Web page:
(3) KGB. Fantastic Fiction at KGB reading series hosts Ellen Datlow and Matthew Kressel present Carrie Laben and Molly Tanzer on Wednesday, March 20 at the KGB Bar starting at 7 p.m.

Carrie Laben

Carrie Laben is the author of A Hawk in the Woods, coming from Word Horde in March 2019. Her work has appeared in such venues as Apex, The Dark, Indiana Review, Okey-Panky, and Outlook Springs. In 2017 she won the Shirley Jackson Award in Short Fiction for her story “Postcards from Natalie” and Duke University’s Documentary Essay Prize for the essay “The Wrong Place”. In 2015 she was selected for the Anne LaBastille Memorial Writer’s Residency and in 2018 she was a MacDowell Fellow. She now resides in Queens.

Molly Tanzer

Molly Tanzer is the author of Creatures of Will and TemperCreatures of Want and Ruin, and the forthcoming Creatures of Charm and Hunger. She is also the author of the weird western Vermilion, which was an io9 and NPR “Best Book” of 2015and the British Fantasy Award-nominated collection A Pretty Mouth. She lives in Longmont, Colorado, with her cat Toad. 

The KGB Bar is at 85 East 4th Street (just off 2nd Ave, upstairs.) in New York.

(4) FANHISTORY. Rob Hansen has added a section on “REPETERCON – the 1964 Eastercon” to his British fanhistory site THEN. Includes vastly amusing conreport excerpts such as –

ARCHIE MERCER:

The shortest distance between two points is a straight line – in the opposite direction.

Therefore, when at half past four on the Thursday I quit work an hour early, saddled my trusty scooter Laideronette and set off for Peterborough – which lay towards the north-east – naturally I travelled south-west. Peterborough was pulling hard in the opposite direction, however, and Laideronette responded strongly to its attraction. First I found it hard to stay in top gear, then impossible. Before long I found it increasingly difficult to stay in third gear, then in second.

Abandoning all thoughts of circumnavigating the globe to approach Peterborough from the far side, I coaxed Laideronette into Bridgwater at not much more than walking pace and drew up thankfully outside the Walsh abode. There the Mercatorial effects were off-loaded and transferred to the mighty Walsh automobile, and soon in company with Tony, Simone and Sarah I was following half the milk tankers in the South of England on the road to London….

(5) CHATTACON. Enjoy Ethan Mills Chattacon 44 report at Examined Worlds.

…This year I again volunteered as a panelist, which is always fun.  I was on several panels with friends I met last year.  One of the panels, “What in Hell Do We Want from Horror?” was partly inspired by my horror and philosophy class from last semester….

(6) A SHORT HISTORY OF TIME ON SCREEN. [Item by Mike Kennedy.] There have been roughly a bajillion MCU movies over the past decade plus. Have you ever wondered which hero racked up the most cumulative screen time? Well, Hannah Collins at CBR.com did (“Marvel Cinematic Universe Heroes Ranked, According to Screen Time”). If you check out the story, be sure to click through to the second page or you’ll be left wondering why that guy made the top of the list and why that other guy was left off entirely…

Marvel Studios celebrated its ten-year milestone with a major character cull courtesy of the Snap-happy villain, Thanos, in 2018’s Avengers: Infinity War. With half of the Marvel Cinematic Universe’s population erased, the trailers for the film’s sequel, Avengers: Endgame feature a depressingly empty world where our heroes are now few and far between.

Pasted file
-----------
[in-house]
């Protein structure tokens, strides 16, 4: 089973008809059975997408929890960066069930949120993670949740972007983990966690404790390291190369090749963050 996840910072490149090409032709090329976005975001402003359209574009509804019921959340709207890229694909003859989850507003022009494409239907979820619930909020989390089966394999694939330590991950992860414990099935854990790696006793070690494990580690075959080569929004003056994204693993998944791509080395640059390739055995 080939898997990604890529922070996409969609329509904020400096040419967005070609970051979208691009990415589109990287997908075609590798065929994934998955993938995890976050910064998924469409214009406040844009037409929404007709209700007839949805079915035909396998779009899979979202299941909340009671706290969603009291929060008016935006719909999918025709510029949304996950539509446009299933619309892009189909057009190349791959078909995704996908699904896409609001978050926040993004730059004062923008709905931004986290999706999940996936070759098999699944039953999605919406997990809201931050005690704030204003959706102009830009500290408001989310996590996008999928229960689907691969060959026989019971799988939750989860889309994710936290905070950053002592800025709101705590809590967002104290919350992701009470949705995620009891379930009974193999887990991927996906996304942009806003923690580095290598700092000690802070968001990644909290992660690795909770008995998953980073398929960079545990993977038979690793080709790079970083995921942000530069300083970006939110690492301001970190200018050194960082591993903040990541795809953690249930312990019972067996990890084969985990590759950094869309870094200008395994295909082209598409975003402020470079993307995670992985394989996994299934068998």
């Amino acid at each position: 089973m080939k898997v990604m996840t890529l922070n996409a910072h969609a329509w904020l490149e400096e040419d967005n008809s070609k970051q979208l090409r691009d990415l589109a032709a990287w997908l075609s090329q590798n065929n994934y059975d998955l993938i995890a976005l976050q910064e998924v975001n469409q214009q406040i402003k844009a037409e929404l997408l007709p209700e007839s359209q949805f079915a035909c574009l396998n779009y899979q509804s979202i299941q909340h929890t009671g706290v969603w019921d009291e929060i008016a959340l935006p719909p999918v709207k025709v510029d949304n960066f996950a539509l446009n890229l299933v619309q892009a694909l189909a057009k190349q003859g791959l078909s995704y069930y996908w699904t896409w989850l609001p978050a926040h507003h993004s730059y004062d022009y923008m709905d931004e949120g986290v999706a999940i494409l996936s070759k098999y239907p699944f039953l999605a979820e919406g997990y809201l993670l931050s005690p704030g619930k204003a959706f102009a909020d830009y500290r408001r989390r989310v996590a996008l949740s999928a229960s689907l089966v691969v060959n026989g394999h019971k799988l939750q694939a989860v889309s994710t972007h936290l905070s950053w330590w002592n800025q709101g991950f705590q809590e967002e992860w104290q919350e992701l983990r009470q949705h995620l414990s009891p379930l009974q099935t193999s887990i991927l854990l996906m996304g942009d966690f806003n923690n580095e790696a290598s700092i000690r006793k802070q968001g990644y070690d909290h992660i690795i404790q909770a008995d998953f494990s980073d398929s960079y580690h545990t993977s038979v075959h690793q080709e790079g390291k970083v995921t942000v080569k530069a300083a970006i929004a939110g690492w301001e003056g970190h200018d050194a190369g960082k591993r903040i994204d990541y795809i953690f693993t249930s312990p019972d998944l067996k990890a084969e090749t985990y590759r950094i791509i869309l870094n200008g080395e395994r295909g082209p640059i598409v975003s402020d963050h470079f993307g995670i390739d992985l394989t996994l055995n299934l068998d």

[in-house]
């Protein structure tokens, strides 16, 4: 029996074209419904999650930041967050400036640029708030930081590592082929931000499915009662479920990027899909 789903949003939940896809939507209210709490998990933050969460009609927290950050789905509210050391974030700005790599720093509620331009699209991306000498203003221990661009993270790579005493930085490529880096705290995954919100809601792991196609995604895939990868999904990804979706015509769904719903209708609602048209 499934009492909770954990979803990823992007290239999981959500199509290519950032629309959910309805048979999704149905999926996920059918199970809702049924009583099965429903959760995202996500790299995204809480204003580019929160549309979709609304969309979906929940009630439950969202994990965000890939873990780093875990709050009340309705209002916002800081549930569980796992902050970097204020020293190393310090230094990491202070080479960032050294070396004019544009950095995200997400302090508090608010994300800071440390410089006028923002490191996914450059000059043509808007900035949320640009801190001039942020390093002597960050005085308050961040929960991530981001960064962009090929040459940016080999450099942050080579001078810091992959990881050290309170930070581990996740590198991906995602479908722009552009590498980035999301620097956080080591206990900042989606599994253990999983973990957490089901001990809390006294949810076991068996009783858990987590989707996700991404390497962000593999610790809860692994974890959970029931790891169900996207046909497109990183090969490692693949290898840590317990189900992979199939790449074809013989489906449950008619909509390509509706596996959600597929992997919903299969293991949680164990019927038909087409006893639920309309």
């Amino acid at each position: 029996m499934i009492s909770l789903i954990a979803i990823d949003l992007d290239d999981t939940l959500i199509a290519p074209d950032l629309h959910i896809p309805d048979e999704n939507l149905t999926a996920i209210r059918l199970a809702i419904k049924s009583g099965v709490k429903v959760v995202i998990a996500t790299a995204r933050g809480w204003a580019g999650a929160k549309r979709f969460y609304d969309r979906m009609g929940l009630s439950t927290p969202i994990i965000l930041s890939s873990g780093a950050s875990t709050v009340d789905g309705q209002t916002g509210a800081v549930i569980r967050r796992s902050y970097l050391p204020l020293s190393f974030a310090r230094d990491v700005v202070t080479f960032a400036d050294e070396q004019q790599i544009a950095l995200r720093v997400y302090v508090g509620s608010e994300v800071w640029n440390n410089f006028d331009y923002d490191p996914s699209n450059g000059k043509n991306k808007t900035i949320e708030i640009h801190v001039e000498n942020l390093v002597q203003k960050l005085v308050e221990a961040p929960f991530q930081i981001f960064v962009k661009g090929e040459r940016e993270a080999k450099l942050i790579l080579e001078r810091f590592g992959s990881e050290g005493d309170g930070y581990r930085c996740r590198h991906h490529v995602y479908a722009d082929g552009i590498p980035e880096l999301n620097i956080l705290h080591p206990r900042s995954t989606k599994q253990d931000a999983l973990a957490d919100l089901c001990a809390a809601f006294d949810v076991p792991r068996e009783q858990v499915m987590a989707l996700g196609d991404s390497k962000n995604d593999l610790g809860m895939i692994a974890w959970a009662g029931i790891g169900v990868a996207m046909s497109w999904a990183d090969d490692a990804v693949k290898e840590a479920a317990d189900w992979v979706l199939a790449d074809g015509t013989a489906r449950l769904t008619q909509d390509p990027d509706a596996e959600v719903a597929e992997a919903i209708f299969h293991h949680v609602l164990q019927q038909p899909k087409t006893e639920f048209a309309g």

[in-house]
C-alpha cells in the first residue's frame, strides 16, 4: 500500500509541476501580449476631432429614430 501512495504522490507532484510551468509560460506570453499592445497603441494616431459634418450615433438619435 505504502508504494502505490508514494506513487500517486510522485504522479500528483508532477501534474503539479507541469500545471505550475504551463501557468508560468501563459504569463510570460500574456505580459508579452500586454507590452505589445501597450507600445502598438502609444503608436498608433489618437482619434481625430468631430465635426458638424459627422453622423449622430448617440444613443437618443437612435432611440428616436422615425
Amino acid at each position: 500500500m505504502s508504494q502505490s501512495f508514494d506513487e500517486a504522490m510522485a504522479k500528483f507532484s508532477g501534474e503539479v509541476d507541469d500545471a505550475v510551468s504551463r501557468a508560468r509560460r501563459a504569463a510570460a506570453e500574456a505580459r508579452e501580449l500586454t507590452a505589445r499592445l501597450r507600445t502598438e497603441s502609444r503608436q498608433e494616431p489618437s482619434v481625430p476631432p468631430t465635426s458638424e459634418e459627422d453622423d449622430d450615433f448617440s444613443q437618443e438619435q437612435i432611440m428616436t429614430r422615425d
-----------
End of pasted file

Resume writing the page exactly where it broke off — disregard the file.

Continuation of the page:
[…] For the sake of brevity, we’ll only be including major heroes [in our screen time ranking]. By “major,” we mean heroic characters central to the MCU’s over-arching story who have starred in multiple films, so don’t expect to see the likes of Shuri, Wong, the Warriors Three, et al make the cut. With that caveat, let’s get on with the list, in ascending order.

(7) IT’S SHOWTIME. Scott Edelman made it to the Captain Marvel world premiere tonight in Hollywood.

View this post on Instagram

Where we are!

A post shared by Scott Edelman (@scottedelman) on

(8) WHAT’S THAT WORD? SHAZAM! is in theaters April 5. (If only Gomer Pyle had lived long enough to see it.)

We all have a superhero inside us, it just takes a bit of magic to bring it out. In Billy Batson’s (Angel) case, by shouting out one word—SHAZAM!—this streetwise 14-year-old foster kid can turn into the adult Super Hero Shazam (Levi), courtesy of an ancient wizard. Still a kid at heart—inside a ripped, godlike body—Shazam revels in this adult version of himself by doing what any teen would do with superpowers: have fun with them! Can he fly? Does he have X-ray vision? Can he shoot lightning out of his hands? Can he skip his social studies test? Shazam sets out to test the limits of his abilities with the joyful recklessness of a child. But he’ll need to master these powers quickly in order to fight the deadly forces of evil controlled by Dr. Thaddeus Sivana (Strong).

(9) PERRY OBIT. Actor Luke Perry (1966-2019) died March 4 of a massive stroke. SciFiHistory did a brief tribute — “Stardate 03.04.2019.A: In Memoriam – Luke Perry”:

I was a bit old to buy into the teen-set antics of Beverly Hills, 90210, perhaps his most notable claim to fame.  As I’ve made it my business of following talent closely associated with the genres of Fantasy and Science Fiction, I am aware of his greater contributions to Buffy The Vampire Slayer (1992), The Fifth Element (1995), and J. Michael Strazzynski’s Jeremiah. 

(10) TODAY’S BIRTHDAYS.

[Compiled by Cat Eldridge.]

  • Born March 4, 1946 Patricia Kennealy-Morrison, 73. Author of The Keltiad series. Blend traditional Celtic legends and mythology unto a technologically advanced civilisation and.. well, it was awful.  Her might have been marriage to Morrison is more interesting.